Bug Stew: Part 3

Thus we come to the third, and final part of our interview with the authors of the Journal of Unlikely Entomology. You can find Part 1 here, and Part 2 here. I want to thank all our participating authors for playing along with our odd questions, and, of course, a huge thank you to our most gracious host, Fran Wilde. I hope you all had as much fun with this Cooking the Books interview as I did! Continue reading

Bug Stew: Part 1

We, your humble guest-bloggers, are very pleased to present a group interview with several of the Journal of Unlikely Entomology’s authors. Not only were these fine wordsmiths foolish kind enough to let us publish their stories in the first place, they’ve extended the kindness by providing insight into the inspiration behind those stories, and indulging our odd questions about cooking and bugs.  I urge you to read their Journal of Unlikely Entomology tales, and seek out their work in general. They are a talented bunch! And now, without further ado, the first segment of our three-part interview, where our authors talk cooking, craft, and creepy-crawlies…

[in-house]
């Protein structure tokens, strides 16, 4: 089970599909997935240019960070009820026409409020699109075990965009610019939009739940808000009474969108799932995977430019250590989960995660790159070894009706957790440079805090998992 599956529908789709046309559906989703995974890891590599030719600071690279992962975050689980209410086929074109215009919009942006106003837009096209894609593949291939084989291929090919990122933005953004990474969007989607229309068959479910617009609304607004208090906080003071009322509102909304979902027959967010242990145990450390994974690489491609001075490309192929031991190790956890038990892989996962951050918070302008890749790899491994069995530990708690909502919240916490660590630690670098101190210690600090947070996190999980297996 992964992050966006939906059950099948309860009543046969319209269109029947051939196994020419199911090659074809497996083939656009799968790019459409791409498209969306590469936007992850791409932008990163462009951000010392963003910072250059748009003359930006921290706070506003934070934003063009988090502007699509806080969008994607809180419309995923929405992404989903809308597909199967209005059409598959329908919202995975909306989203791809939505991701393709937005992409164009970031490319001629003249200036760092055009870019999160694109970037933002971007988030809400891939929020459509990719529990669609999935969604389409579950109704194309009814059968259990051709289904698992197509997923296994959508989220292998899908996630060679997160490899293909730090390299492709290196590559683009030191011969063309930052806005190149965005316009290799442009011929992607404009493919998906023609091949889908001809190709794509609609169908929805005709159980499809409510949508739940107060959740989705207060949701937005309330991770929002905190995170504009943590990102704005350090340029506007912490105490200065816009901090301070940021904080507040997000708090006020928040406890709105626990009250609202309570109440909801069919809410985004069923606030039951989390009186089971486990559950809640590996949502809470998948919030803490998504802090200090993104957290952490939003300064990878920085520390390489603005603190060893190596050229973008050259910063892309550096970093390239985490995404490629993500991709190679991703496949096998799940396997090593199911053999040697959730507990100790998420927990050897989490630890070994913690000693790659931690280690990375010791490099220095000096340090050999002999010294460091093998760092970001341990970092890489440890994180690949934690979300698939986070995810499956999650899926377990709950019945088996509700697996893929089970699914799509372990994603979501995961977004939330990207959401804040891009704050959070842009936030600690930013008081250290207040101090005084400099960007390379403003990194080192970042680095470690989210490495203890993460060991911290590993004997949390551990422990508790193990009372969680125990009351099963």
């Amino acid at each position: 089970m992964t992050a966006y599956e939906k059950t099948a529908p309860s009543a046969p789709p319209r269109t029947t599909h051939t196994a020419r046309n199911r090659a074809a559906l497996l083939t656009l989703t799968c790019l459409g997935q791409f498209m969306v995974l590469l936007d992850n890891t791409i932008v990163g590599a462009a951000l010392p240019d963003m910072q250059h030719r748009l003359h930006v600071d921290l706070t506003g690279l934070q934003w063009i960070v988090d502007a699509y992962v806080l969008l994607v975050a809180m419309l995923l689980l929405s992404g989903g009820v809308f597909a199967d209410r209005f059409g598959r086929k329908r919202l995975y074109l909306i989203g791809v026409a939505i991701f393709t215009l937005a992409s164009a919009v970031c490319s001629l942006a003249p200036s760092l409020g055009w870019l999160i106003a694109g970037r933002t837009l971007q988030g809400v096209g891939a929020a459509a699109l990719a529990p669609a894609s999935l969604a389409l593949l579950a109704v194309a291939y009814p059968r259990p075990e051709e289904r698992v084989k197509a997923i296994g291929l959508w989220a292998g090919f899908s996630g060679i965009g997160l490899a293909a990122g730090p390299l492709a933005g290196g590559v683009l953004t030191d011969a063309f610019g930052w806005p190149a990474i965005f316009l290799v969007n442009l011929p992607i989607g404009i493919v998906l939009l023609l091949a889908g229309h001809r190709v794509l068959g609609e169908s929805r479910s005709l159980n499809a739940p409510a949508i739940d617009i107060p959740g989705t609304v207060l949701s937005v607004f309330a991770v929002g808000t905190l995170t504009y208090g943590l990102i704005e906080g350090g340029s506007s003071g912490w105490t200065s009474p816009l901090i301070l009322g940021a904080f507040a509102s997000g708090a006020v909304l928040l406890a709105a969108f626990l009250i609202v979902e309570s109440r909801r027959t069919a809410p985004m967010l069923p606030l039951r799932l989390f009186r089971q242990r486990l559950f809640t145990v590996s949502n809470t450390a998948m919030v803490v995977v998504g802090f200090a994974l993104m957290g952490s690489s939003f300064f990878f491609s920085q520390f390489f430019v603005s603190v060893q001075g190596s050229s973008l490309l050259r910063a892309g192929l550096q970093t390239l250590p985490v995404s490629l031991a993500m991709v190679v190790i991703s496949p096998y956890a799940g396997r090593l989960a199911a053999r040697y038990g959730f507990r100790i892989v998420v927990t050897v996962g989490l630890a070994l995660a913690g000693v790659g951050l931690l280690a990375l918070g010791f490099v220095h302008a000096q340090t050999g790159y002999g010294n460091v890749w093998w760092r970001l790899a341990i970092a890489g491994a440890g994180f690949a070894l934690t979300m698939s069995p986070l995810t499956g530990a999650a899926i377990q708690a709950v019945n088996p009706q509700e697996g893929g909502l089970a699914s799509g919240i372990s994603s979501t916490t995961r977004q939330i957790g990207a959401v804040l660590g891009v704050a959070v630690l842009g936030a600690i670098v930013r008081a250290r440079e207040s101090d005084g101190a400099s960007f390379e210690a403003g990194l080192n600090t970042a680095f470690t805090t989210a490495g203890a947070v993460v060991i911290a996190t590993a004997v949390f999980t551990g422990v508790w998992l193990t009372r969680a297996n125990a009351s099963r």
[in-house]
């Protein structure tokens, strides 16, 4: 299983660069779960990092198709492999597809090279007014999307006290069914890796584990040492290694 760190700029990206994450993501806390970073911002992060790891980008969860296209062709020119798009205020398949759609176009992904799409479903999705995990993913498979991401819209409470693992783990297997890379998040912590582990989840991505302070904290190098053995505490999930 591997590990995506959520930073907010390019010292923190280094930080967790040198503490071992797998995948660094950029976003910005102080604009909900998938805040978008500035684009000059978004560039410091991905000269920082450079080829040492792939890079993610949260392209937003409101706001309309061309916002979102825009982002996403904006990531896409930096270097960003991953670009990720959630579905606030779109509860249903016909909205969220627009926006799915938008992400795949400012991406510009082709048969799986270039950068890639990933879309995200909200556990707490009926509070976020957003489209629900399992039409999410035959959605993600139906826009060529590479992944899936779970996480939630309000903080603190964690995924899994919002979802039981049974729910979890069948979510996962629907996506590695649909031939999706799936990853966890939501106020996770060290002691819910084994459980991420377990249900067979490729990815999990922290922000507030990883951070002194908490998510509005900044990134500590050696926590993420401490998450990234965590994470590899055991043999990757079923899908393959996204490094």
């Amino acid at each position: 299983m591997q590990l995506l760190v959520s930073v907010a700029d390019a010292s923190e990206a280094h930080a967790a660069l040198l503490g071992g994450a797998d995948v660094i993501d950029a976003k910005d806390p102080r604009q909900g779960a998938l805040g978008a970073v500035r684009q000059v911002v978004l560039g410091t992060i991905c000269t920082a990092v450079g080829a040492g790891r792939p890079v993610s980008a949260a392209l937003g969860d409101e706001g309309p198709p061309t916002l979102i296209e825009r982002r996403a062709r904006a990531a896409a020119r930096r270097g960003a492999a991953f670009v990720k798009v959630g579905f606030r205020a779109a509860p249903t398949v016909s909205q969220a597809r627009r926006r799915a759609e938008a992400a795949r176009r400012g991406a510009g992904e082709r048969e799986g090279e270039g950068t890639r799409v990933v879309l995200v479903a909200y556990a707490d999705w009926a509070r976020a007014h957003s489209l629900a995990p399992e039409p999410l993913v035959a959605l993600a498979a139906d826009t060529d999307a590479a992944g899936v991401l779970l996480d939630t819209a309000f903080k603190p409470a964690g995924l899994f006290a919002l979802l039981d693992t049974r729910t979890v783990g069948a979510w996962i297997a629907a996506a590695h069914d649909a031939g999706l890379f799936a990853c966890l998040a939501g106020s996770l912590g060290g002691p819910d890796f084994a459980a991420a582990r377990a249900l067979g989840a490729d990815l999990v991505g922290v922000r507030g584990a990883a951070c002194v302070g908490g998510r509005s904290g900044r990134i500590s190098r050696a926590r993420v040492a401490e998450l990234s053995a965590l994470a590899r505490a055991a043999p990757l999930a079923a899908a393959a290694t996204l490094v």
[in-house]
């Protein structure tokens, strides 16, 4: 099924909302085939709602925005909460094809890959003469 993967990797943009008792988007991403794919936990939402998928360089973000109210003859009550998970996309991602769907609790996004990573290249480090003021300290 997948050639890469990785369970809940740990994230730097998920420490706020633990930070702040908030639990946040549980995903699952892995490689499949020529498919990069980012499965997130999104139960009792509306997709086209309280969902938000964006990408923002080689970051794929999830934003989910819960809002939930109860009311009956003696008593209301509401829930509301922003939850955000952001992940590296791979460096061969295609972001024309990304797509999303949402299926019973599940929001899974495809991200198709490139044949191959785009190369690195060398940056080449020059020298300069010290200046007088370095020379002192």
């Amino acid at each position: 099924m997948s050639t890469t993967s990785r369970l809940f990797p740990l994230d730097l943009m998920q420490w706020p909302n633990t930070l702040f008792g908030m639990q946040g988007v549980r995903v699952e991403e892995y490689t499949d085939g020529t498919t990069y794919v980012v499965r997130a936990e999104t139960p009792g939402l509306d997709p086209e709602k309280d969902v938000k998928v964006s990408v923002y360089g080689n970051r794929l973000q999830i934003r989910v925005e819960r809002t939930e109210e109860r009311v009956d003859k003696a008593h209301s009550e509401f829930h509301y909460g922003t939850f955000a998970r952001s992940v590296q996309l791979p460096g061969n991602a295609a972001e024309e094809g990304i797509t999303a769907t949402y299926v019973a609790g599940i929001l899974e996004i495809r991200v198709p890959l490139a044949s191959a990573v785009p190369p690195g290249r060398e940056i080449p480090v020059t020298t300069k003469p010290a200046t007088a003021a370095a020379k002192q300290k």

Tell us about the inspiration behind your Journal of Unlikely Entomology story. What inspires you in general, what recharges you when you’re drained or when you’re stuck on a plot point? Continue reading

How to Brew a Bugzine

In which two intrepid editors ramble on about creating an unlikely journal of bug-themed fiction and art.

I suppose we should start by introducing ourselves. It seems like the polite thing to do, since Fran was kind enough to let us to infest her blog. We are Bernie Mojzes and A.C. Wise, co-editors of the Journal of Unlikely Entomology, an online magazine of  fiction and art about bugs. We publish two full issues per year, with an unspecified number of themed, mini issues scattered in-between. The Journal is in its second year, and we are thrilled by the positive response from authors, artists, readers, and reviewers thus far.

When we first tell people about the Journal of Unlikely Entomology, we generally get one of two reactions: “That is the best name ever!” Or: “Huh. Bugs. Why?” The short answer is, it started as a joke, one which rapidly turned into, “Y’know, we could actually make something of this…” For the longer (and racier) answer, you’ll have to find us at a con, and ask in person.

Obviously the first thing one should do when considering some stressful and foolhardy action which affects others (such as having a dinner party, or putting together a publication), is to try to talk yourself out of it.

For us, this process went something like this: Continue reading